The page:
Mr Alex Karidis publishes paper on gynaecomastia stitching technique

Karidis gynaecomastia stitching technique

Following on from winning the Hackett Memorial Prize awarded by the British Association of Aesthetic Plastic Surgeons (BAAPS), the paper written by Mr Alex Karidis and his trainee surgeon Log Murugesan has now been published in Aesthetic Plastic Surgery. This is the official publication of the International Society of Aesthetic Plastic Surgery and it is dedicated to advancing the art of aesthetic plastic surgery.

Entitled ‘External Quilting: New Technique to Avoid Haematoma in Gynaecomastia Surgery’, the paper details the innovative stitching technique developed by Mr Karidis to reduce the risk of a haematoma developing after male breast reduction. This is a relatively common complication and, in some cases, might result in delayed healing and even may require a return to the operating theatre.

Operating on 149 gynaecomastia patients between 2018 and 2019, Alex used external quilting structures to obliterate any of the space that is left when fat and glandular tissue is removed from the chest wall.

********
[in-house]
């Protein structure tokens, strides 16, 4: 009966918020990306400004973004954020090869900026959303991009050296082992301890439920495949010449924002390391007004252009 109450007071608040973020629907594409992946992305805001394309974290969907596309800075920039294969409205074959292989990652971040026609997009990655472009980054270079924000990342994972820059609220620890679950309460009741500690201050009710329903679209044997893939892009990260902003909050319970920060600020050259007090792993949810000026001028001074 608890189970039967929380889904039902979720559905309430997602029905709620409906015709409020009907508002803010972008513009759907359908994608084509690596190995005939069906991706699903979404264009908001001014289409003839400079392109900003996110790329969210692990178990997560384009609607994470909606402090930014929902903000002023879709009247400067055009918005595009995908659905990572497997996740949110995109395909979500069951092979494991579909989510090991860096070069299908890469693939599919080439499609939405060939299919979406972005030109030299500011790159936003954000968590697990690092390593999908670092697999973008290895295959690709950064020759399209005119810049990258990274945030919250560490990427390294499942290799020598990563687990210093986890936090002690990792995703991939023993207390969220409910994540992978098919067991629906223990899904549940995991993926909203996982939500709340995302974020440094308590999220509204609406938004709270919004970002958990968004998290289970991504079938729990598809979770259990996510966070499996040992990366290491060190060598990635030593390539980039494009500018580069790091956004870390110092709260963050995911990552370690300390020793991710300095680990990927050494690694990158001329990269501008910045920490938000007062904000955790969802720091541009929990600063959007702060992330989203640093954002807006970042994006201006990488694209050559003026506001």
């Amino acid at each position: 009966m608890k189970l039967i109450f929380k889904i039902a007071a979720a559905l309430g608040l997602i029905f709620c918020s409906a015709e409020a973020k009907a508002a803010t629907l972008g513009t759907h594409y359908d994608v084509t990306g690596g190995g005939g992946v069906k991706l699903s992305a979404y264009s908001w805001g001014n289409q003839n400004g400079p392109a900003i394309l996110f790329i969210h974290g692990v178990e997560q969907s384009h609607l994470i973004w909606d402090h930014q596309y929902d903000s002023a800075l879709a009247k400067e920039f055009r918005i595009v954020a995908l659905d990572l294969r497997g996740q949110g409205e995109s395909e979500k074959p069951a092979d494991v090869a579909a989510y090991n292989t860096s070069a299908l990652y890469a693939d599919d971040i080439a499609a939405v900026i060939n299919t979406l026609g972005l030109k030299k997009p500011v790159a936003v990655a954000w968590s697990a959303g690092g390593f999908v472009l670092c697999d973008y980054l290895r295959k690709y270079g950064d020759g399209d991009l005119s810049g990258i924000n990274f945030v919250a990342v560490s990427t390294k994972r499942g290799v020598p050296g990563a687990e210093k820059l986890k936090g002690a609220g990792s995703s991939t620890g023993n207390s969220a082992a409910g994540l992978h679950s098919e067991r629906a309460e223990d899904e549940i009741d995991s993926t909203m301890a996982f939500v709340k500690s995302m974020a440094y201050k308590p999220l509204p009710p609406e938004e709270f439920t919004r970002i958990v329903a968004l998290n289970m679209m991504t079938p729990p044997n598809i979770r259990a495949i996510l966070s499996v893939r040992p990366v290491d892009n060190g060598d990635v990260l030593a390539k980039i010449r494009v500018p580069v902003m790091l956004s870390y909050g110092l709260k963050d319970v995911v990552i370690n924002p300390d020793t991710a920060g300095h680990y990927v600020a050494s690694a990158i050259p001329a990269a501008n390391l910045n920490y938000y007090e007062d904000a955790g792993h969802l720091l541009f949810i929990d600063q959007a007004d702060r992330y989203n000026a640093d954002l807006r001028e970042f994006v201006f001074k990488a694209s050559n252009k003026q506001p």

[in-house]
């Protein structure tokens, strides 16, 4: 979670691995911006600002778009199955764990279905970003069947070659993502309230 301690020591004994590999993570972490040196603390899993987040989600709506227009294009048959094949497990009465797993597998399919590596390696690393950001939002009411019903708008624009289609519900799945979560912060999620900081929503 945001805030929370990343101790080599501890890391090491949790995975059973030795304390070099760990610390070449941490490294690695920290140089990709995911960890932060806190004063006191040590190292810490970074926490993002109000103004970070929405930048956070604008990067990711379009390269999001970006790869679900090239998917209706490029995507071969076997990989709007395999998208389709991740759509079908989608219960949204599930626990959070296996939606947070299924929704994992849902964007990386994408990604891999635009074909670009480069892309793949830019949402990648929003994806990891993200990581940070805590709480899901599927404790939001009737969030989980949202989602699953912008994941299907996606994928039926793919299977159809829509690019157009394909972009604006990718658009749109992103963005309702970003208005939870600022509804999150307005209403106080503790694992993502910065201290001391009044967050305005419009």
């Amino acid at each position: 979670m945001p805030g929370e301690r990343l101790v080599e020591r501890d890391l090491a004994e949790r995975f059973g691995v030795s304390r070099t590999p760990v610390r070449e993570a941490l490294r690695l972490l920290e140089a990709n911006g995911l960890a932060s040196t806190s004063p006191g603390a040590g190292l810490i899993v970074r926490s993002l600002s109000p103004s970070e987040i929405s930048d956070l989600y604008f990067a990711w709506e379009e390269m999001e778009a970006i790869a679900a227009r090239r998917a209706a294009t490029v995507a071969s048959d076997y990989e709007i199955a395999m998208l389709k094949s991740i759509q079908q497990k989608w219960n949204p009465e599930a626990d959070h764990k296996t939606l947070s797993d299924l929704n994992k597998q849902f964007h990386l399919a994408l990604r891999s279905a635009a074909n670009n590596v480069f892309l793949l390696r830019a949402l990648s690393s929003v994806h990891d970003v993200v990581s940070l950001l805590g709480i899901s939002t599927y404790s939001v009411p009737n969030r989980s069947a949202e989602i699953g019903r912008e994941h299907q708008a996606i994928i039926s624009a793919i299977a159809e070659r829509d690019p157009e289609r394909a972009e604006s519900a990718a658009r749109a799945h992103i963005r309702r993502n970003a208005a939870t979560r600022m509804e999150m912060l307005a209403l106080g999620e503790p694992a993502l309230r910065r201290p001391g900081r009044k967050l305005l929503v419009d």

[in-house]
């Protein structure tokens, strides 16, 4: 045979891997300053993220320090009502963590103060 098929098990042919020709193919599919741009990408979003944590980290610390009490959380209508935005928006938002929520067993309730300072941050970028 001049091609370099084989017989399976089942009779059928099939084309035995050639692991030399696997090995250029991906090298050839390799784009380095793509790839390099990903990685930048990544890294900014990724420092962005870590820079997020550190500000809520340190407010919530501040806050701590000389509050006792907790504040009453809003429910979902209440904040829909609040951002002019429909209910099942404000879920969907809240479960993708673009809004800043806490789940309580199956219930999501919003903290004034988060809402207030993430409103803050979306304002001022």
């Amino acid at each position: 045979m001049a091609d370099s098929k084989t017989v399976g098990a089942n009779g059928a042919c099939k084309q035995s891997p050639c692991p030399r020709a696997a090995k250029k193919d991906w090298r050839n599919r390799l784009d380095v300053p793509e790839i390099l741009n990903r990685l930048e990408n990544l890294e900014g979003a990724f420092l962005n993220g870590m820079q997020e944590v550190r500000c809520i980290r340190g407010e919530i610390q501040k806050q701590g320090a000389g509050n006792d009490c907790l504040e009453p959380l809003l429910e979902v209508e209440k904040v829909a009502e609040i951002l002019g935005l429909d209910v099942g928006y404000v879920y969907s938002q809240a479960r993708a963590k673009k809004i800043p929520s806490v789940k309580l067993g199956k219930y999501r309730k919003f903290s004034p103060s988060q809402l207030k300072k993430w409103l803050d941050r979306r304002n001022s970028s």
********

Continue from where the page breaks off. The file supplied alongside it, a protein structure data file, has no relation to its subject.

Innovative gynaecomastia stitching technique

In a recent interview, Mr Karidis explained what makes his male breast reduction stitching technique stand out from the competition: “My quilting technique for male breast reduction was extrapolated from a facelift technique. The idea was to quilt the skin down. When you’re removing tissue from underneath the skin, you’re effectively leaving an empty space between the skin and muscle and, immediately after surgery, you can be left with broken blood vessels that leak into the empty space, filling and causing a haematoma.

“In the male breast reduction, this isn’t desirable as you want a flat chest obviously so with the quilting technique, I’m stitching the skin to the muscle to close off that empty space. It also helps guide the skin where you want it to heal, nudging into place and not leaving anything to chance.”

In the study that has been published, Mr Karidis was able to conclude that his gynaecomastia stitching technique was useful in minimising haematoma, yielding good results for the patient. If you’re interested in learning more about the male breast reduction procedure and Mr Karidis’ approach, call us on 020 3811 5982 to book your consultation.